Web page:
• Salts are an issue in areas where salt

water flooding occurs or where irrigation

water is from a salt-intruded source (salty

well, brackish canal, etc.).


Water Salts Tests Examples

• Two most important measures for

determining irrigation water quality are:

– Total amount of dissolved salts

– Amount of sodium (Na) compared to calcium

(Ca)

• Liming potential

– Amounts of carbonates

• Salinity

– fresh water < 1500 mg/L TDS

– brackish water 5000 mg/L TDS


UF/IFAS Water Quality Tests

• Water Tests by UF/IFAS Soil Test Lab for

Irrigation Problems (including micro irrigation)

http://soilslab.ifas.ufl.edu/ESTL%20Pages/ESTLAnalysis.htm

• Ca, Mg, & Total carbonates

• liming potential / plugging problems

• hardness

• Fe & Mn

• foliage stains / plugging problems

• staining, taste

• Na & Cl

• salt water intrusion, plant damage

• salt water intrusion & landscape plant damage

• Electrical conductivity

• plant damage from high salt content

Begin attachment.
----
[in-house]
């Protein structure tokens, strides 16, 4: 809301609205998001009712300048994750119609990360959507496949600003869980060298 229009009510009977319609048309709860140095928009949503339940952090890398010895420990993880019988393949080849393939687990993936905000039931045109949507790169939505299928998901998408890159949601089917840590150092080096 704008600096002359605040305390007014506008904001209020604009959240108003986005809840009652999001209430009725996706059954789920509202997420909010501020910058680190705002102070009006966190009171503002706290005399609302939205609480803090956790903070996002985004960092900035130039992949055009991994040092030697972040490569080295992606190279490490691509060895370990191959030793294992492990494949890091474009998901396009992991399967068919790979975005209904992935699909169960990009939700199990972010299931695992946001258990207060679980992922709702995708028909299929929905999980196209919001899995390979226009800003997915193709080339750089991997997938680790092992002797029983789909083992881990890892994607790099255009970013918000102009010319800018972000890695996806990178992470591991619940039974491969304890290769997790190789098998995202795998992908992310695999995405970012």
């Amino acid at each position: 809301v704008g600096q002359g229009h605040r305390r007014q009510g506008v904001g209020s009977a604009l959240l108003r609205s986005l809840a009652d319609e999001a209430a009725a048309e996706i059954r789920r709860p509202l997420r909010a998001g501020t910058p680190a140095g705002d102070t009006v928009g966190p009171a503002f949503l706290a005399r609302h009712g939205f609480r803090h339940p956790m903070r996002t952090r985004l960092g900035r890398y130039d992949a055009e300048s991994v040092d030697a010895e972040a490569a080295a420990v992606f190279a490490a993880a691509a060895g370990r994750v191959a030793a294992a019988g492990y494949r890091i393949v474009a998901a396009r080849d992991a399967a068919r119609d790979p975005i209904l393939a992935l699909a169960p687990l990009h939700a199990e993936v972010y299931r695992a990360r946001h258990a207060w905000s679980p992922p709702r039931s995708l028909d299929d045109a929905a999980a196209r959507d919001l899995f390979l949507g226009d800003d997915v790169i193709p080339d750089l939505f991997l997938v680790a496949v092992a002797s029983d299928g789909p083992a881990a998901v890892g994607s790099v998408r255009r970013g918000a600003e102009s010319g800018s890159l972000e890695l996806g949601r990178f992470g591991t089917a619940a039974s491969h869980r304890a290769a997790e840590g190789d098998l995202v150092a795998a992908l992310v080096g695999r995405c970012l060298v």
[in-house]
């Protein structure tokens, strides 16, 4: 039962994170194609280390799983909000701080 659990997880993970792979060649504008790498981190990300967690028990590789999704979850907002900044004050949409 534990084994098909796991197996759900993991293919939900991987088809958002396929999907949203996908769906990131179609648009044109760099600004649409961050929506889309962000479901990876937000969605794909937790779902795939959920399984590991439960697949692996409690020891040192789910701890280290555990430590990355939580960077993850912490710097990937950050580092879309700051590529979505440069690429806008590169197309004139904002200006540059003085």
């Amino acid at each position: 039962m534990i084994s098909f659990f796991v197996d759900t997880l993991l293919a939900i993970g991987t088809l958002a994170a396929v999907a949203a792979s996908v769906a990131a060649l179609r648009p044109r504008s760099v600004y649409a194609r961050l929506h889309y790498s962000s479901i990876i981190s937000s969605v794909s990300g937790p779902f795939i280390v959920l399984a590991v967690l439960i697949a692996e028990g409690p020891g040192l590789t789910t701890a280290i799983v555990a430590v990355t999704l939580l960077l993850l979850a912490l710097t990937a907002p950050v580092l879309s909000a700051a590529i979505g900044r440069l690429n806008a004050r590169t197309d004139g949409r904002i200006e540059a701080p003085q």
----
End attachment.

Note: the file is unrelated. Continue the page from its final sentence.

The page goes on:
• plant damage from high salt content

• pH

• corrosion potential / plugging

• corrosion

• Suspended solids

• plugging problems


Water Quality Ratings

• Water Hardness (Ca + Mg salts only)

0-60 ppm

61-120 ppm

121-180 ppm

> 180 ppm

VS

Comparative

Water

Quality

Ratings


Water Quality & Crop Tolerance

ppm

980 2100 4200 7000


Food For The Soul

“ Water flows from high in the mountains

Water runs deep in the Earth.

Miraculously, water comes to us,

And sustains all life.

Water flows over these hands.

May I use them skillfully

To preserve our precious planet.”

Meditations by

Thich Nhat Hanh


Online Resources

• EDIS Publications on Irrigation Water Management

http://edis.ifas.ufl.edu/topic_water_quality_and_quantity

http://edis.ifas.ufl.edu/AE111

http://edis.ifas.ufl.edu/HS388